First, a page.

On December 3, 2010, I successfully defended my dissertation entitled “Improper Names: The Minor Politics of Collective Pseudonyms and Multiple-Use Names.” The dissertation committee was composed of Alexander Galloway (NYU), Allen Feldman (NYU), and McKenzie Wark (New School), whereas the outside readers were Gabriella Coleman (NYU) and Jodi Dean (William & Hobart Colleges).

The dissertation investigates the historic conditions of possibility for the emergence of the “improper name”—i.e., the adoption of the same alias by organized collectives, affinity groups, and scattered individuals. Bridging gaps between the history of the labor movement, the twentieth-century avant-gardes, and contemporary theories of immaterial labor, the research focuses on collective pseudonyms and “multiple-use names” which make their appearance in Europe and North America at three critical historic junctures: the Industrial Revolution, the shift from Fordism to post-Fordism, and the contemporary emergence of the network society.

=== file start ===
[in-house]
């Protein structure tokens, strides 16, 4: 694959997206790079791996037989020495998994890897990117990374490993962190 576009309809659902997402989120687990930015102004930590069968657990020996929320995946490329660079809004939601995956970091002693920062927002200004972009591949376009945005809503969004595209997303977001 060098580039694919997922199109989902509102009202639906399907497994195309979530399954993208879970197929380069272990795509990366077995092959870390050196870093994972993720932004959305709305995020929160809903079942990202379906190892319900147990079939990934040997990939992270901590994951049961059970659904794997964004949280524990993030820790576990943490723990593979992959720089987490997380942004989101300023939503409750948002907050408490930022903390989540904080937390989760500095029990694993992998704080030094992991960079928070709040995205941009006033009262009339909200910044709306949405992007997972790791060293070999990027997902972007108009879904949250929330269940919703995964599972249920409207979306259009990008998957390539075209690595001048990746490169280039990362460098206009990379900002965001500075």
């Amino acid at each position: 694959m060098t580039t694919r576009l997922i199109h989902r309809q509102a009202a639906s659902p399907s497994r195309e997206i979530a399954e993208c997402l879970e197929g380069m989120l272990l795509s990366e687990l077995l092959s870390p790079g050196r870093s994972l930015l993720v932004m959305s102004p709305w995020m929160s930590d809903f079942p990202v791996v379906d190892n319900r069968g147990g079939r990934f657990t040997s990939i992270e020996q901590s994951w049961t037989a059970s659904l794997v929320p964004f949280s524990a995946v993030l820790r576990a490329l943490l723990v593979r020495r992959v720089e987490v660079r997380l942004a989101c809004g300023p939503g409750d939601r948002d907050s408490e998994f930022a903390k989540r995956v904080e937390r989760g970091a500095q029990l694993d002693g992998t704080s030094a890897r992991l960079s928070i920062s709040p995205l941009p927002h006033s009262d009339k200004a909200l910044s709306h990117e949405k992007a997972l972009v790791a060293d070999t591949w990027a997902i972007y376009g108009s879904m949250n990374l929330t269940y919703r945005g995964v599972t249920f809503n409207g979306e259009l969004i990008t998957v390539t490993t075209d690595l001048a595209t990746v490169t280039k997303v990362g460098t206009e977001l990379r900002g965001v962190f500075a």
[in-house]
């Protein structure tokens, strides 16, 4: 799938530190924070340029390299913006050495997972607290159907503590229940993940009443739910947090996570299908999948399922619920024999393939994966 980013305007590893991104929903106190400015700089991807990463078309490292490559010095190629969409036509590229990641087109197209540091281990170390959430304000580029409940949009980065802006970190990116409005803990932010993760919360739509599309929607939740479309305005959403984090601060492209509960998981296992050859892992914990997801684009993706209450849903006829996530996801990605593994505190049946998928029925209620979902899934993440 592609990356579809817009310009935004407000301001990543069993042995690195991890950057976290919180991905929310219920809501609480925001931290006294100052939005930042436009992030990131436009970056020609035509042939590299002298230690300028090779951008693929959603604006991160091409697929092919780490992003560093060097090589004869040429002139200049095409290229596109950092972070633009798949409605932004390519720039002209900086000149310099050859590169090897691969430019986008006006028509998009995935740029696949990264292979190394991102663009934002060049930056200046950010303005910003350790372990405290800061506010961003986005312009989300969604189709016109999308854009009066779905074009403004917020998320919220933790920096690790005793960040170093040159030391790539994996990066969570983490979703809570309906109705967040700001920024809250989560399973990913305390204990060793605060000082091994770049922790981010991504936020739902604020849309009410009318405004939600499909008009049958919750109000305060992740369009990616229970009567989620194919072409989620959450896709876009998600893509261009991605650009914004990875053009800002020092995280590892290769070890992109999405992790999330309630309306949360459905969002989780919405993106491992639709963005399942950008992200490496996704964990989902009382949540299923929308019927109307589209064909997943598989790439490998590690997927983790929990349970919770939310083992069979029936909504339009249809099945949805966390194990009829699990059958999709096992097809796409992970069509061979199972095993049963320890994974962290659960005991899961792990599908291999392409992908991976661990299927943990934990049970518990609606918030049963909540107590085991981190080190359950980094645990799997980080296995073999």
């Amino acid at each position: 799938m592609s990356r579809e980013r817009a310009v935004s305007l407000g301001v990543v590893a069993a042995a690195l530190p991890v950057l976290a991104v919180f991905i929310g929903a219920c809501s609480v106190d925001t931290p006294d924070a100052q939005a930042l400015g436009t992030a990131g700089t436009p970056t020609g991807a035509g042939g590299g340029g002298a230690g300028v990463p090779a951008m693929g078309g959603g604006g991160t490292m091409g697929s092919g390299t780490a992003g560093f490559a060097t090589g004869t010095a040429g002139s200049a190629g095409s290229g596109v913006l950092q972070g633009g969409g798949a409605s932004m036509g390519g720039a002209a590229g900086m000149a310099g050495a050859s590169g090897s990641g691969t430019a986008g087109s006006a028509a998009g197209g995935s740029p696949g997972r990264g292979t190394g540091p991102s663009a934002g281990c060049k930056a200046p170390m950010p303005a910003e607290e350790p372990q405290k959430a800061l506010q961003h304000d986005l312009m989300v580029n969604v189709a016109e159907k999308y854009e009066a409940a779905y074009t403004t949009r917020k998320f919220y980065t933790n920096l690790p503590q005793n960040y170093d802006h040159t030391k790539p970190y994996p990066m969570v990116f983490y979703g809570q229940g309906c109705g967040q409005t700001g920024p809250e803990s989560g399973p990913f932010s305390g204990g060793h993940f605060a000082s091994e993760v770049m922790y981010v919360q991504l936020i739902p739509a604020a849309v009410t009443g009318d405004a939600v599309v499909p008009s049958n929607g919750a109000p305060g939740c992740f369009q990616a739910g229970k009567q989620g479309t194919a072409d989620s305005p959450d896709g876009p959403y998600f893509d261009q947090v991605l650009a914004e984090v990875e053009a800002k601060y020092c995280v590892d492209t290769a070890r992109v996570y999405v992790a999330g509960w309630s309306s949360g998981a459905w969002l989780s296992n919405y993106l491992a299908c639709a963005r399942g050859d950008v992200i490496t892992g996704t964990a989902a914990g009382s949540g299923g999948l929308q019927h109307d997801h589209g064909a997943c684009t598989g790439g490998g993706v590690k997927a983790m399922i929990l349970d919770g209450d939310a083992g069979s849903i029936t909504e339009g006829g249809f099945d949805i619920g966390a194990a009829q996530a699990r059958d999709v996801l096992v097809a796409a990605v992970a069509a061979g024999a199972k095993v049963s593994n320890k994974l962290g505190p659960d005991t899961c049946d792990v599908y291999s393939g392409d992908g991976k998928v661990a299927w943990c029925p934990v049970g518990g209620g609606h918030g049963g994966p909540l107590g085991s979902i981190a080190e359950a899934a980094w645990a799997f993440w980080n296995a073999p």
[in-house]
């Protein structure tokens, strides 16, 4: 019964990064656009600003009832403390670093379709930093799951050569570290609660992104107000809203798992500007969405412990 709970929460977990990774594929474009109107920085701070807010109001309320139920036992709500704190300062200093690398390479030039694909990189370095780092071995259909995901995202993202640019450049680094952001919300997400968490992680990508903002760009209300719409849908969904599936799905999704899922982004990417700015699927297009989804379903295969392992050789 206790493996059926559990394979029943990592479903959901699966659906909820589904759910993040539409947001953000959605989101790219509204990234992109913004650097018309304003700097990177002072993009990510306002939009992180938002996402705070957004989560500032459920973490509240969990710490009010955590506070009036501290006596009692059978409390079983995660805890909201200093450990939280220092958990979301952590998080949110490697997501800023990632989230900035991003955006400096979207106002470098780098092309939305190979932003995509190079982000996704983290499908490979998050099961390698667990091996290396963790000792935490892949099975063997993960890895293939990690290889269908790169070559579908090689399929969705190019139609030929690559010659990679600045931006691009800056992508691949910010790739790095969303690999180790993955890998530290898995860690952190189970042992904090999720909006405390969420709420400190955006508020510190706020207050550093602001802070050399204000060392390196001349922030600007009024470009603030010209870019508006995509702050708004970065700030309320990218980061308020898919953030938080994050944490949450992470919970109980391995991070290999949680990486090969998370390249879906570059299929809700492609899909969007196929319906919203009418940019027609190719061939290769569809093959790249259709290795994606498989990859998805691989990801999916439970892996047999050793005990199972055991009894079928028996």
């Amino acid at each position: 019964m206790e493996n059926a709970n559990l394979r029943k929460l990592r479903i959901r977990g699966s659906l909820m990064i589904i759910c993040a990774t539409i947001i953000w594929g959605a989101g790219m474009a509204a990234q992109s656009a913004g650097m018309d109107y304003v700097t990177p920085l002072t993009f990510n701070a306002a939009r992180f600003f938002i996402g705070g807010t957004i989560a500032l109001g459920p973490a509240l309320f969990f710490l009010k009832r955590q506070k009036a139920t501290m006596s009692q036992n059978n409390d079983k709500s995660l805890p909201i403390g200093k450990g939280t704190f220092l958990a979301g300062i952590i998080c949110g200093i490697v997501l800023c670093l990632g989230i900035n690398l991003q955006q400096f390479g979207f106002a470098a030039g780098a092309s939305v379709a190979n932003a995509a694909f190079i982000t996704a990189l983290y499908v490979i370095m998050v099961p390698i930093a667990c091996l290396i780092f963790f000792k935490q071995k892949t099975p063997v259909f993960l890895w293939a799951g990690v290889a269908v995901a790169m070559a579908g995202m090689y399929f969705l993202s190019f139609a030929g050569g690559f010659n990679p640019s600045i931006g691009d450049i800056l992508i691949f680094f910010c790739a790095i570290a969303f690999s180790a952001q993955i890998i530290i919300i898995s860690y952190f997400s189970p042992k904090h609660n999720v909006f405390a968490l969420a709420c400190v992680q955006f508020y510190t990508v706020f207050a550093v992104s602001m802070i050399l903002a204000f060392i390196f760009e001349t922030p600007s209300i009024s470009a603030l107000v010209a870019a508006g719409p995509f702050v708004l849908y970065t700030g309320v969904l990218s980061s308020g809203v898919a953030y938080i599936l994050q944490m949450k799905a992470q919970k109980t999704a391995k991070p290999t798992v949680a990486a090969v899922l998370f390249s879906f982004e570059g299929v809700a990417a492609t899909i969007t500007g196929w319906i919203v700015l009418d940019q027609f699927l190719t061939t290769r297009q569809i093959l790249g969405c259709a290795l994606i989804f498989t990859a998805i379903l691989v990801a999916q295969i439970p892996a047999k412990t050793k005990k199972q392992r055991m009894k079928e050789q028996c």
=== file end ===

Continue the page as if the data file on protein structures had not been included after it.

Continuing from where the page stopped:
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Aksioma, New Media DriversJanez Jansa and the wonderful crew of Aksioma have invited me to participate in a seminar on Net Art and New Media Art in Ljubliana. Among the participants, Luka Frelih, Simona Lodi, Alessandro Ludovico, and Domenico Quaranta. Check it out!

I am also particularly excited of going back to Ljubliana as Laibach is celebrating this year the 30th anniversary of its foundation with an exhibition dedicated to the first decade of the group’s visual art production. The show is called GESAMTKUNST LAIBACH, Fundamentals 1980–1990.

Further, there are rumors that Laibach is organizing a concert and a series of events in the mining village of Trbovlje, home town to its founding members.

Janez Jansa
Event Type: Conference
Time: May 10, 2010 (7:00-9:00PM)
Venue: Eyebeam
540 West 21st Street
New York, NY 10011

Marco Deseriis (Doctoral candidate, New York University)
Leonidas Martin Saura (Artist and professor, Yo Mango!)
Janez Janša (Artist, Janez Janša Janez Janša Janez Janša)

This panel of the Upgrade! series explores the aesthetic and political conditions of possibility for the emergence of the “multiple singularity,” an apparently contradictory term that describes the making of (collective) subjectivities as a process characterized by multiplicity and instability.